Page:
Dublin  

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"Dubliners are the blacks of Ireland. And the Northside Dubliners are the blacks of Dublin. So say it once, say it loud: I'm black and I'm proud."-- Jimmy in The Commitments

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Train wreck at Montparnasse (October 22, 1895) by Studio Lévy and Sons.
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Train wreck at Montparnasse (October 22, 1895) by Studio Lévy and Sons.

Dublin (from the Irish language Án Dubh Linn (literally, the black pool). The modern city uses a different Irish language name: Baile Átha Cliath1) is the capital and largest city of the Republic of Ireland.

Since the beginning of English rule in the twelfth century the city has served as the capital of the island of Ireland in the varying geopolitical entities that existed; the Lordship of Ireland (1171-1541) and the Kingdom of Ireland (1541-1801), the island within the United Kingdom of Great Britain and Ireland (1801-1922) and the Irish Republic (1919-1922). From 1921, following the partition of Ireland, it served as the capital of Southern Ireland (1921-1922) and the Irish Free State (1922-1937).2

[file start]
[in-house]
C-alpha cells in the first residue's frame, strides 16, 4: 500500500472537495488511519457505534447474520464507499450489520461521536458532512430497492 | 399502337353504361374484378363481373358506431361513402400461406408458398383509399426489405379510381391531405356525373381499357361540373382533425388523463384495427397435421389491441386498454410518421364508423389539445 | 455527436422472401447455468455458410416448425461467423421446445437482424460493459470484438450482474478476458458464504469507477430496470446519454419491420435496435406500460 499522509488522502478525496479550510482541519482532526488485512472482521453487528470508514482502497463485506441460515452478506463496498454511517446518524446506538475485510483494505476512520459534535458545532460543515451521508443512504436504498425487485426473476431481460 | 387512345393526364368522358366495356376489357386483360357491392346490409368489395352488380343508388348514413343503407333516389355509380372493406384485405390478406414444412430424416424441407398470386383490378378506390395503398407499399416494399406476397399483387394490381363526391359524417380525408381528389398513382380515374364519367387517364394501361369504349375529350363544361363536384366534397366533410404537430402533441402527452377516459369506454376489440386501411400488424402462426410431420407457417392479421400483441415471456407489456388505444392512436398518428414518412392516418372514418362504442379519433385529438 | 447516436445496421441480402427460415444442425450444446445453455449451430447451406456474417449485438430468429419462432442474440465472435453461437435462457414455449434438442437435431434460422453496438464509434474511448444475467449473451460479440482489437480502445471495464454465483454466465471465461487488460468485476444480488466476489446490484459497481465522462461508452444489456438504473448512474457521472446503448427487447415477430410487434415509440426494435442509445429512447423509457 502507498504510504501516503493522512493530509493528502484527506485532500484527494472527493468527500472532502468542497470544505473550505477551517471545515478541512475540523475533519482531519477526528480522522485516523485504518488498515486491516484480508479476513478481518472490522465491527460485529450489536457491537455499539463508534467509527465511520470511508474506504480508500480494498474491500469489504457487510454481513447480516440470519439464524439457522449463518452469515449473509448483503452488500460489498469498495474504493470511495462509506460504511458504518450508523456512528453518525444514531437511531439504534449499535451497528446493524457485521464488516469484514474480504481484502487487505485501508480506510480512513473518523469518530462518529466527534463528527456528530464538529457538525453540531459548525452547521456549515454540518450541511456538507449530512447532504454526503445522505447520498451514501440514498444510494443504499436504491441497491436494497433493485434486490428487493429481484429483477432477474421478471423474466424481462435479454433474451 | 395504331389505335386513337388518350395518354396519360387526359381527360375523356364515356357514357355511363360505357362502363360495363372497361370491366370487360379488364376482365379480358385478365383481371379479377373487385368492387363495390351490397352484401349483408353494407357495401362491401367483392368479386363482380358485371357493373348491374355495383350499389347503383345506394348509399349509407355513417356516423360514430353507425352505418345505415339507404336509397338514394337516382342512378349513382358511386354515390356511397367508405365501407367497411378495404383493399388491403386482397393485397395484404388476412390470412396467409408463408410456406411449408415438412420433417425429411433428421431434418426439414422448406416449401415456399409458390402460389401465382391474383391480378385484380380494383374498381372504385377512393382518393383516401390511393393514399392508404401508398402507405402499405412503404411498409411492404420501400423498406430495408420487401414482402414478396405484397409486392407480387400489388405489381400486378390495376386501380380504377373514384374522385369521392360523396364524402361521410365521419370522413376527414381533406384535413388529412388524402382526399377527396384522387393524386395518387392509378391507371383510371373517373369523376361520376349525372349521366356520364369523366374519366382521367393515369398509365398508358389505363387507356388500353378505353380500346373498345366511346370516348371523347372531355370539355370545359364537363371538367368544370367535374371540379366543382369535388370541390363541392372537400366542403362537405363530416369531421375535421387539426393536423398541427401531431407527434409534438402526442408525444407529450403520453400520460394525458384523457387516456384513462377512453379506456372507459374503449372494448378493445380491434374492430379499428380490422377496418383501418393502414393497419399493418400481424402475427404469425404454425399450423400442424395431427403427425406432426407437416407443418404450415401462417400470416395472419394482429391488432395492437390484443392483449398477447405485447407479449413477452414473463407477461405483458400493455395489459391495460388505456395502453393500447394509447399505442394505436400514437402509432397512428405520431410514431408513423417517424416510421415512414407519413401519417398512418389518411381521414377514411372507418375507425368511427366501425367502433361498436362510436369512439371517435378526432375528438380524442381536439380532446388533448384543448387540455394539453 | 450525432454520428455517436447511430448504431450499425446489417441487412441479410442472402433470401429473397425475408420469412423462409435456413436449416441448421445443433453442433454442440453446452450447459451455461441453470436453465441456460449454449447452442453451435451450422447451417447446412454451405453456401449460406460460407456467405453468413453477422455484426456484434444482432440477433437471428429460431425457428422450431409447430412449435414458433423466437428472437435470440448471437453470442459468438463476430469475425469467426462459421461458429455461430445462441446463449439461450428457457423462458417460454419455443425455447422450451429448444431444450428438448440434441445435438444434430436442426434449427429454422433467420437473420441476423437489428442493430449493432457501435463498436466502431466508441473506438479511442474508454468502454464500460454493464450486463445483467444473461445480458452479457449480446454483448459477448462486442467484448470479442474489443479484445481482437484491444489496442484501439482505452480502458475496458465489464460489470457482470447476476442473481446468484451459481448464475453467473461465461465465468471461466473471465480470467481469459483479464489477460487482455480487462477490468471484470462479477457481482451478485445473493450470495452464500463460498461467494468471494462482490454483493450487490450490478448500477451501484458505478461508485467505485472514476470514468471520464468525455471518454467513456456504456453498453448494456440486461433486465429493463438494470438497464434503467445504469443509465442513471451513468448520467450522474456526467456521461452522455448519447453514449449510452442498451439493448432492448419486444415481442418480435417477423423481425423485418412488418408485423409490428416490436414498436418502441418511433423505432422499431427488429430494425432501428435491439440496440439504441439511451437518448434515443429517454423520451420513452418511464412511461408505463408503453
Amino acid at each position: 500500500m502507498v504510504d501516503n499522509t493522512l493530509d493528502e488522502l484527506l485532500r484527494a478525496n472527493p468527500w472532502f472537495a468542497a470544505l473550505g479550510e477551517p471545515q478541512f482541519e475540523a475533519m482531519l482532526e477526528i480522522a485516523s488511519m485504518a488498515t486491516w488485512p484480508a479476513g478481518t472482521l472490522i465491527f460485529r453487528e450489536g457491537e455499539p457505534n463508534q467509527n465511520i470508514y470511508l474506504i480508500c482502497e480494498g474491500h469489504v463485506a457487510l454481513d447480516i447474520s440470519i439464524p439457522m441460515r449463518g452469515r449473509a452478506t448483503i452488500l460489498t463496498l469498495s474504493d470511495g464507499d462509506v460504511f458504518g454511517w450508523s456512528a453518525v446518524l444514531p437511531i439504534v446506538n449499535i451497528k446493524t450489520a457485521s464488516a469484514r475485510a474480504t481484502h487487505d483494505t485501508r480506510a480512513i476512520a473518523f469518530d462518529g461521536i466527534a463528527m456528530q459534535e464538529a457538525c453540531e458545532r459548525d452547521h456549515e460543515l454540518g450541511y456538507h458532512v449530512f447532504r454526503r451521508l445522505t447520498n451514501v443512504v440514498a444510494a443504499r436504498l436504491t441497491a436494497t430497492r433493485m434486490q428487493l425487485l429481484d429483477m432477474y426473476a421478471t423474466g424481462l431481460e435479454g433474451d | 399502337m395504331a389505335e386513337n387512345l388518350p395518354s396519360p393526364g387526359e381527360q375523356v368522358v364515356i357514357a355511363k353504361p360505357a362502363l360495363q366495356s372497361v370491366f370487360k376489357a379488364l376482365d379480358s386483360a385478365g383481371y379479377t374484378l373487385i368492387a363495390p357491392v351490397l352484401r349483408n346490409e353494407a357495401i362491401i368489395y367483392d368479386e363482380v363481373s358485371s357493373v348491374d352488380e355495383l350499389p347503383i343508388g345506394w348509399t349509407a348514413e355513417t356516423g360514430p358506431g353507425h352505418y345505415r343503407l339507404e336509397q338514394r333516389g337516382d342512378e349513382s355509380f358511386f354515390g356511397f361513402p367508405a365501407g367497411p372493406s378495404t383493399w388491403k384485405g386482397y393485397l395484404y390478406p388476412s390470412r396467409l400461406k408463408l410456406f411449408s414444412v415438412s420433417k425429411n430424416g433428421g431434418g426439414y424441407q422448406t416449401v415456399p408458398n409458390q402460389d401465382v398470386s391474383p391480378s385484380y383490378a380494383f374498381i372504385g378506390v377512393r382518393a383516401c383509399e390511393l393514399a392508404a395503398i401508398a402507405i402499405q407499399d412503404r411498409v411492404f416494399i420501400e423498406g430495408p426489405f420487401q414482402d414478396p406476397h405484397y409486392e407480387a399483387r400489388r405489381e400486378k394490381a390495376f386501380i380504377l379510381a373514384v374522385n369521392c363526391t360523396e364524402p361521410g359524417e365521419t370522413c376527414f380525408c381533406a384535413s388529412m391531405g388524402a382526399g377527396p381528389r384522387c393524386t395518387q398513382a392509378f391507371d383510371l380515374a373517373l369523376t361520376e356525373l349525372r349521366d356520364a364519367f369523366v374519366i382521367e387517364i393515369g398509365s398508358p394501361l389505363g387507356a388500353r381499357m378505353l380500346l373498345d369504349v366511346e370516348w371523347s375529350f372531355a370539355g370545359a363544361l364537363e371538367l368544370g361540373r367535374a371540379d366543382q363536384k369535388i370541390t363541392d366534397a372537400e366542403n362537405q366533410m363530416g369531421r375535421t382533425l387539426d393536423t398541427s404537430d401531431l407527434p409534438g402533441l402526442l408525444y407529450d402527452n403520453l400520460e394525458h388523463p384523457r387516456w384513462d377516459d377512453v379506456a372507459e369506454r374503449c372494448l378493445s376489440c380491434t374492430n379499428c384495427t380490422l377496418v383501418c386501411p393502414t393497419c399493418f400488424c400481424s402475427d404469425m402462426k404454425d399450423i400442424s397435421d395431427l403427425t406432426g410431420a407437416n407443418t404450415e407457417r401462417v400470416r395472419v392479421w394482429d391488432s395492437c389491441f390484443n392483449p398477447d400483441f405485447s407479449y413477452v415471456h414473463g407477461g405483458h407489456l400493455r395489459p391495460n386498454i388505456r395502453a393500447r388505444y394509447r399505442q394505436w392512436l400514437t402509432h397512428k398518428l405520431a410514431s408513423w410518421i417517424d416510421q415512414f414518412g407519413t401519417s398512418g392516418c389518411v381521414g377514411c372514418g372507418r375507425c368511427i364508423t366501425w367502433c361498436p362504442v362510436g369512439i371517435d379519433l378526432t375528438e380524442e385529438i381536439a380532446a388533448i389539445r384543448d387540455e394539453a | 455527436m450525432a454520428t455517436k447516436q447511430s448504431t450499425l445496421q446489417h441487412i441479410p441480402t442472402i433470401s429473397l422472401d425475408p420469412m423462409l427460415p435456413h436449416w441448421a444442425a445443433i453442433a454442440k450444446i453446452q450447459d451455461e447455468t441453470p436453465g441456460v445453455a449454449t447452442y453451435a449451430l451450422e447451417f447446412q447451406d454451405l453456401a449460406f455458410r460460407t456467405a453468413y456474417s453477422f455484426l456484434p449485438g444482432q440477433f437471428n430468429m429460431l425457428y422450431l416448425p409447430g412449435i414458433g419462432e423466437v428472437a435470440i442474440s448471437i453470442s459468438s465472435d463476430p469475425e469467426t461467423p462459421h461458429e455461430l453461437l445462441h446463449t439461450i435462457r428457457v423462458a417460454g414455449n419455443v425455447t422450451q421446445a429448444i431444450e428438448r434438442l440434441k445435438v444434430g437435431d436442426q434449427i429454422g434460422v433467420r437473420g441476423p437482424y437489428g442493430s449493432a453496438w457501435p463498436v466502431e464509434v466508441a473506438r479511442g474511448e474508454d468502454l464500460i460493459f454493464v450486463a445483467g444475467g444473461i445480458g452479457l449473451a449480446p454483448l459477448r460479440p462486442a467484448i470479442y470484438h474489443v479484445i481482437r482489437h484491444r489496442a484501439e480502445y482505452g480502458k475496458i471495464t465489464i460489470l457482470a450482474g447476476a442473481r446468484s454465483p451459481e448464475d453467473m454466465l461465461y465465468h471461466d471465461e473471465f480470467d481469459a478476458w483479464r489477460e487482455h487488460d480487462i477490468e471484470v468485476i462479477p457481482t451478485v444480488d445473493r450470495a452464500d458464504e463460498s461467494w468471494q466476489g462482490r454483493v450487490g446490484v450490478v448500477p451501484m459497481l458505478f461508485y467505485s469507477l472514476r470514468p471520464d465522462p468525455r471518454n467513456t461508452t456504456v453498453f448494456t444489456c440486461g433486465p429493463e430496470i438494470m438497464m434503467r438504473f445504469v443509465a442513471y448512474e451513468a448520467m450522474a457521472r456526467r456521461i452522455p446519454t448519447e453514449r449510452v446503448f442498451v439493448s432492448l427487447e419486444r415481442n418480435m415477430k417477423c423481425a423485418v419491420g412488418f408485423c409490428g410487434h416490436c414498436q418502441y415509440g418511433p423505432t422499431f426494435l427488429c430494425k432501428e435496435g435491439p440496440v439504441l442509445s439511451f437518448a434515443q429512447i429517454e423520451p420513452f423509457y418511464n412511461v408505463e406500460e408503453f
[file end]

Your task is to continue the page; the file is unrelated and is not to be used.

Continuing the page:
Unless indicated otherwise, the text in this article is either based on Wikipedia article "Dublin" or another language Wikipedia page thereof used under the terms of the GNU Free Documentation License; or on original research by Jahsonic and friends. See Art and Popular Culture's copyright notice.

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